Administer an Eye Wash

Canon Eye Cup

Canon Eye Cup

by Catherine Haug, (photo, right, from Land Sea and Sky (3))

When you have something in your eye – liquid or solid – it is very distracting, but can also lead to infection if it isn’t removed. My first experience with an eye wash happened in high school chemistry class. I had a nasty chemical on my fingers, then used them to rub my eye. Shortly after, the eye started to burn and our teacher escorted me to the bench for an eye wash.

When you are out in the wild hiking or camping, carry an eye cup/shot glass in your backpack for emergencies. At home, you can use a bowl, or an eye cup/shot glass. However, an eye cup/shot glass should not be used to remove foreign objects. The wash solution should be sterile.

The wash solution and delivery instrument

NOTE: I am not a doctor and am not qualified to advise you on your specific health situation.  My intent in writing this article is merely to raise awareness and express opinion.

The wash solution should be sterile. Use:

  • Sterilized water, preferably from a reverse osmosis system, then sterilized by boiling;
  • Commercial sterile saline eye wash solution; or
  • Homemade sterile saline solution (see instructions below) or sterilized water, at a temperature between 60°F and 100°F, such as room temperature. Use filtered water, preferably from a reverse osmosis system, then sterilize it.

See Eyewash Solutions below for instructions/recipes.

If using an herbal eye wash it can be a solution or suspension of the powdered herb in sterile water or saline, or a couple drops of herbal tincture added to sterile water or saline. See Herbal Wash, below, for more.

To deliver the wash to your eye(s), you can use a bowl or an eye cup. I prefer the eye cup, especially for herbal washes.

Administering the eye wash

If using a bowl:

  • Pour the wash into the bowl.
  • Hold your breath and tilt your head forward until your face is submerged; your eye(s) should be open.
  • Rotate your eye(s) in circles, to expose as much of the eye(s) to the wash as possible.
  • Lift your face from the bowl and blink several times.
  • Repeat several times.

If using an eye cup/shot glass:

This is especially useful when using an herbal eye wash but also works with just water (as described above).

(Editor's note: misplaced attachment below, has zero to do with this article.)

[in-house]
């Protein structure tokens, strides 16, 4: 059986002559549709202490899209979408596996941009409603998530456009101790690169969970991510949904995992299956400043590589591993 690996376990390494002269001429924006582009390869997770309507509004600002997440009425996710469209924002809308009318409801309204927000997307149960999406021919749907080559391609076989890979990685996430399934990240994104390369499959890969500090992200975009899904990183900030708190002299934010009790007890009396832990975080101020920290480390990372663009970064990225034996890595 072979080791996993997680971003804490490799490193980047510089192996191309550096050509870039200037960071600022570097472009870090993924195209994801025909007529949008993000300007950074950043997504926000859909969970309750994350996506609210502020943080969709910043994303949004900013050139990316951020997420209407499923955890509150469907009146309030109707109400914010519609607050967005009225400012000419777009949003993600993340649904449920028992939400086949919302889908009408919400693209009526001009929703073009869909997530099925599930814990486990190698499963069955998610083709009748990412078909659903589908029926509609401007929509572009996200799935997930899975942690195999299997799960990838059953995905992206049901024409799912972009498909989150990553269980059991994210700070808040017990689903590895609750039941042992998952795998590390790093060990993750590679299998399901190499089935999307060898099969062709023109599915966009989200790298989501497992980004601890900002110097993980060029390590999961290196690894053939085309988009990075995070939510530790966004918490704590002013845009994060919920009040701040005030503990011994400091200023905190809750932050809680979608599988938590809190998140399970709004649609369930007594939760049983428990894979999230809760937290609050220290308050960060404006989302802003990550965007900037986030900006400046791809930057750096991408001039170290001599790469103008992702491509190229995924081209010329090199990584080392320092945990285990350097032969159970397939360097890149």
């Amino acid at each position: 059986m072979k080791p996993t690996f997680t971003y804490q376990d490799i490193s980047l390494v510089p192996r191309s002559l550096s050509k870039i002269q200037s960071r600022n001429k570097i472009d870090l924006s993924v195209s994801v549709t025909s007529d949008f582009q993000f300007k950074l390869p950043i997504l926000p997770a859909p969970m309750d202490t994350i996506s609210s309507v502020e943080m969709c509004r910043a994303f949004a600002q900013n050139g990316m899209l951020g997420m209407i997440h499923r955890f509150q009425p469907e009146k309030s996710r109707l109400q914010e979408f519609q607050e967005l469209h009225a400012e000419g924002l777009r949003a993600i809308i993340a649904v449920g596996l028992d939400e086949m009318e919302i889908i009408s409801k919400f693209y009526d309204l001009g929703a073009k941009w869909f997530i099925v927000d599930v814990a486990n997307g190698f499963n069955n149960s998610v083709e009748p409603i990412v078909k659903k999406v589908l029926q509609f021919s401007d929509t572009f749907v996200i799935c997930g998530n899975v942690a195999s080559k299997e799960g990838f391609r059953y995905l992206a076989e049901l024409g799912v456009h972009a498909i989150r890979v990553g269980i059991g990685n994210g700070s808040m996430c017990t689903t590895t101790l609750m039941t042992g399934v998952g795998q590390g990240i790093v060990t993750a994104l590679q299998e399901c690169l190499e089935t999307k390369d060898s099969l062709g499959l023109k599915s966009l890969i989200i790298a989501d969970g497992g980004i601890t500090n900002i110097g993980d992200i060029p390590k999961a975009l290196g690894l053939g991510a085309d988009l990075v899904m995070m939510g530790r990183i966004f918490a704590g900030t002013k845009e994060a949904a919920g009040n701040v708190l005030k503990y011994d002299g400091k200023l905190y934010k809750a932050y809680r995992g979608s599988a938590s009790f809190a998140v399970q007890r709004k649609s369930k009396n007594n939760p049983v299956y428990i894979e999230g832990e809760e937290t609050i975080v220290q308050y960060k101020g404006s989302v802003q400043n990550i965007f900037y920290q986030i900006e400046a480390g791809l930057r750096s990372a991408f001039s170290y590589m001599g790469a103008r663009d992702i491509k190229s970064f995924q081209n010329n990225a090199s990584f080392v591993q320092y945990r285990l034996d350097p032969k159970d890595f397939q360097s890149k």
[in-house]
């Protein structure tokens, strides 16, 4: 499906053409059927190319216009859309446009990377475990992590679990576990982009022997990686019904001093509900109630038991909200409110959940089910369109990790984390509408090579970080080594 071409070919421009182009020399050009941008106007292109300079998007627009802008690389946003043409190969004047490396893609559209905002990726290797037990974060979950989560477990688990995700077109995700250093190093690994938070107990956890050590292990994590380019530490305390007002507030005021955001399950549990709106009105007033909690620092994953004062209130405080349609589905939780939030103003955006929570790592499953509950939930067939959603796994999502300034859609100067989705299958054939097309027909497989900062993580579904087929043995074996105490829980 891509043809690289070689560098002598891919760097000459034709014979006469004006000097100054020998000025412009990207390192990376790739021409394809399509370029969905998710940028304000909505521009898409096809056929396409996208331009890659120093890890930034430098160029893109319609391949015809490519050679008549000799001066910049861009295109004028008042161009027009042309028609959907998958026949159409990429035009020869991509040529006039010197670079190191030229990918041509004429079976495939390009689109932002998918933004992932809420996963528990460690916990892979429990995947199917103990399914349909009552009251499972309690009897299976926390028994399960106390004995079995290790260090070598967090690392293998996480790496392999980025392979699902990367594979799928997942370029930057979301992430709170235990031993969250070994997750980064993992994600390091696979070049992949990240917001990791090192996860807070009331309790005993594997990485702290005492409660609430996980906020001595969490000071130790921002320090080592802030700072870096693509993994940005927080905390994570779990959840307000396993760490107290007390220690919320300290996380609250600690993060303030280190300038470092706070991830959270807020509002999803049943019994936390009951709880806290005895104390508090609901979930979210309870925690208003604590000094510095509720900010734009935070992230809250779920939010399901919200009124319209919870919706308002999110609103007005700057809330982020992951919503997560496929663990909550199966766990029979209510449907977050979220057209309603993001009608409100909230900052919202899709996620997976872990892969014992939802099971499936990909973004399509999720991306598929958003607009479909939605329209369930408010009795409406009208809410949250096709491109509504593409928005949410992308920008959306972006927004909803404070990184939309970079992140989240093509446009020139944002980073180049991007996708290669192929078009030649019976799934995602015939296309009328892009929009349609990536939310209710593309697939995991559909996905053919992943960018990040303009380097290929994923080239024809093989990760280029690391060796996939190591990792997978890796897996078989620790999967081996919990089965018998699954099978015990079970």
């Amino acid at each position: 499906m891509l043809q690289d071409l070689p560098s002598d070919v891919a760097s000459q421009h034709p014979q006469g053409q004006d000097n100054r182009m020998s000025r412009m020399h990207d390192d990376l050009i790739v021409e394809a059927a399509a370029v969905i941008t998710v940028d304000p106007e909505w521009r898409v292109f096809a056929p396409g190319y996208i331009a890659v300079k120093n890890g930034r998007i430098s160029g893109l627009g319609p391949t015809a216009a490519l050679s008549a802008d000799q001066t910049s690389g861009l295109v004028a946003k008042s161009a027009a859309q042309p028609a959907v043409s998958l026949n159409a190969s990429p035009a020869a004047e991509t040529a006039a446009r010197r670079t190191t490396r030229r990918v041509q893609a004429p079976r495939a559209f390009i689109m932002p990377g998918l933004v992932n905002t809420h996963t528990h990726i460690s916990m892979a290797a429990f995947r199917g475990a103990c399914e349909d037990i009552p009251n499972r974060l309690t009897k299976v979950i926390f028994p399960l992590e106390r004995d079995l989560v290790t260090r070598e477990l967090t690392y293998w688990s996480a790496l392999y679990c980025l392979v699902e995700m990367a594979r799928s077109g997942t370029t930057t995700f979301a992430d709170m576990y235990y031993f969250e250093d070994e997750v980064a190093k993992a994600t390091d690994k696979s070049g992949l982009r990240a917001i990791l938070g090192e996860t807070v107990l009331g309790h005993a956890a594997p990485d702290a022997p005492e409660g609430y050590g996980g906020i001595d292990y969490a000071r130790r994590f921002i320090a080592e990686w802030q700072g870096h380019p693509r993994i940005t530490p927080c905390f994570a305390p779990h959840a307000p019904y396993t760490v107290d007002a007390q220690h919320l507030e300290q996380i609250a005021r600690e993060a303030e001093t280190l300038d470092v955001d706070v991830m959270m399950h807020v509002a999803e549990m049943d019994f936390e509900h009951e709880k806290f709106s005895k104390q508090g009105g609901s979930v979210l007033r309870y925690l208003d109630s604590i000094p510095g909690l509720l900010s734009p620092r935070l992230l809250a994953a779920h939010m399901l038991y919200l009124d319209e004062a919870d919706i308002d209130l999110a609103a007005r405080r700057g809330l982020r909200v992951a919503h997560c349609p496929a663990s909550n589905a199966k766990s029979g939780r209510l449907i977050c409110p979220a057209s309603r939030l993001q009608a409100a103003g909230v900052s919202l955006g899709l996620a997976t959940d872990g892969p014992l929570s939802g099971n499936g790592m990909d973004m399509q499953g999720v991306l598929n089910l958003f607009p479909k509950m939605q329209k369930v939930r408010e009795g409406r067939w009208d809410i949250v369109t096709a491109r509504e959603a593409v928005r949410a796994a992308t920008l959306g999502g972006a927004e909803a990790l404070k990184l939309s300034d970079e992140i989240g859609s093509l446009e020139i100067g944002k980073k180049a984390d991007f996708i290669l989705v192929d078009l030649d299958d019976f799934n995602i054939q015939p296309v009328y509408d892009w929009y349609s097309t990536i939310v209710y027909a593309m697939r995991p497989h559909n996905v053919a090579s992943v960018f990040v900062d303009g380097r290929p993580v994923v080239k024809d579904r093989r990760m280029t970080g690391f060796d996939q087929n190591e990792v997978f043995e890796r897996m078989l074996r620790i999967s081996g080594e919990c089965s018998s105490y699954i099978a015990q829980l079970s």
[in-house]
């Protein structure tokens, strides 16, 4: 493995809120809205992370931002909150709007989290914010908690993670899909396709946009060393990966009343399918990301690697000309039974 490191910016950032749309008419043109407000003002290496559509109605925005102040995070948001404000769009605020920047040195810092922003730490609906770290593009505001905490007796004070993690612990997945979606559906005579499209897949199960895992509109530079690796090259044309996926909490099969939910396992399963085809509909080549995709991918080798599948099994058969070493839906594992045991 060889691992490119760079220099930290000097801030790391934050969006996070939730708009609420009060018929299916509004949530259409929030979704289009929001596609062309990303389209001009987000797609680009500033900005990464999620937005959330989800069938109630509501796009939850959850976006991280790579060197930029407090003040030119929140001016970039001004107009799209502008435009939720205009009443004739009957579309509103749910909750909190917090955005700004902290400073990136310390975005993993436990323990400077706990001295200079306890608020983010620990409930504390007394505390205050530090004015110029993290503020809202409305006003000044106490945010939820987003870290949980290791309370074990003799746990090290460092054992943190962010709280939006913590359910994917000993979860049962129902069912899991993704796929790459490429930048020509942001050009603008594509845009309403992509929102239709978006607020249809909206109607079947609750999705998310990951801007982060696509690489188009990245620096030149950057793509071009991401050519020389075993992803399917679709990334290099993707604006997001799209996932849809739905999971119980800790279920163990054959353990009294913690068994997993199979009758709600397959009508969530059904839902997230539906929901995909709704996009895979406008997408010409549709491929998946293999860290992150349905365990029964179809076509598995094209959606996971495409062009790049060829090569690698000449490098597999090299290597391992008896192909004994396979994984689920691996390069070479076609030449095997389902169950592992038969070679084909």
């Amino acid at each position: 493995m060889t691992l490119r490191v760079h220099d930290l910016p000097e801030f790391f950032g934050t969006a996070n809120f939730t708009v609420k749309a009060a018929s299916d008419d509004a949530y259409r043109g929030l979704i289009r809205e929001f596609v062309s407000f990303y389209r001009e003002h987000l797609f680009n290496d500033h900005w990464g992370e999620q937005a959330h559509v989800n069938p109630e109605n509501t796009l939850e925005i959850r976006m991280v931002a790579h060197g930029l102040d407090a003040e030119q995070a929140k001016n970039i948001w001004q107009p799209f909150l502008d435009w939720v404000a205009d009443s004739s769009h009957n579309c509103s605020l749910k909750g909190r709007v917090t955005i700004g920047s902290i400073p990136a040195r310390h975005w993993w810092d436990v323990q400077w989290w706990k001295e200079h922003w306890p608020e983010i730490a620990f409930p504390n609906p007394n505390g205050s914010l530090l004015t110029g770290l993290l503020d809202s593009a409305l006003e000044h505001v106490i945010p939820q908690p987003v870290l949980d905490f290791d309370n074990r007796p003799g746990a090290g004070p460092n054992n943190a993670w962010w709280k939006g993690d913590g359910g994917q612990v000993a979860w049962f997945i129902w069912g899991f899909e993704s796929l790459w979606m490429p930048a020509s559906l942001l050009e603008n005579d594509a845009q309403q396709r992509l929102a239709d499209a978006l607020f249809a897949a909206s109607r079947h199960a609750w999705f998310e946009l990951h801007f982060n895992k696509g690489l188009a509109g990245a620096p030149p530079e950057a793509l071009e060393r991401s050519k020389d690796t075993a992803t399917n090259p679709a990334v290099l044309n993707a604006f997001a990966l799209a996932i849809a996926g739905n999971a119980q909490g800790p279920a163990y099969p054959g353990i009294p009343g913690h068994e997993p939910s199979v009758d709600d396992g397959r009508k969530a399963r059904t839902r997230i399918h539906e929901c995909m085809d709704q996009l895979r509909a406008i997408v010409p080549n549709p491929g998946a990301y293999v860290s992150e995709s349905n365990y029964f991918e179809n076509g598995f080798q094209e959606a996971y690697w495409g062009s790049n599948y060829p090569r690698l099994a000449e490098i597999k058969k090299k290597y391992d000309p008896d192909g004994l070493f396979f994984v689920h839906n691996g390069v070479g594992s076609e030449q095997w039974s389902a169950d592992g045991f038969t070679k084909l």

• Clean eye up/glass well. If glass, the best way is to put it in boiling water for a few seconds. Otherwise use alcohol, then wipe dry.
  • Fill cup/glass with the solution.
  • With your head tilted forward, bring the cup/glass to your eye and position so that its rim is snug to your eye socket.
  • Tilt your head back (the cup/glass will be mostly upside down, held snug to your eye socket) with your eye open.
  • Rotate your eye and blink several times to cover eye with the wash.
  • Lower your head and remove the cup/glass.
  • Repeat several times

Another method is to use an eye dropper, but I don’t think it does as good a job at washing the entire eye.

Eyewash solutions

Sterile saline solution

This recipe is from About Kid’s Health (4) and Chemistry About (5). The ideal ratio of salt to water for a 0.9% saline solution is 9 grams salt per liter of water (5); the instructions below use more familiar measurements for Americans (4).

You will need:

  • 1 cup distilled water or reverse-osmosis-filtered water;
  • ½ tsp non-iodized table salt (iodized salt, rock salt and unrefined sea salt are NOT recommended)
  • saucepan with lid
  • sterile jar or bottle with lid for storage


  1. Sterilize the jar or bottle and its lid in boiling water, as you would for canning foods.
  2. Make the solution: Put one cup of filtered water and ½ teaspoon of salt into the pot. Put the lid on.
  3. Boil for 15 minutes with the lid on (set a timer).
  4. Alternate method: Bring water to a boil in saucepan, then stir in the salt. Put lid on the pan and remove from heat.
  5. Cool and use/store: Set the pan aside, with the lid on, until cooled to a room temperature.
  6. Carefully pour the salt and water (normal saline) from the pan into the jar or bottle and put the lid on. Label the jar/bottle, and use solution within 24 hours. Pour any unused solution down the drain after the 24 hour period.

Herbal eye wash solutions

These are recommended by 7Song, and demonstrated in his 16 minute video, below (2):

  • For irritated eye, mix slippery elm into saline solution or sterile water.
  • For inflamed eye, ad 2 drops of eyebright tincture to saline solution or sterile water;
  • For infected eye – (bacteria or virus) – a.k.a, conjunctivitis, add 2 drops goldenseal tincture to saline solution or sterile water.


  1. Wiki-How:
  2. Learning Herbs with 7Song, on eye cups:
  3. Eye cup photo: Land Sea Sky (
  4. About Kids Health:
  5. Chemistry about:
  6. Herbal First Aid: Eye Cup and Eye Wash video, youtube .com/watch?v=93W0UmZRBUI (remove space between youtube and .com to view video on You Tube)

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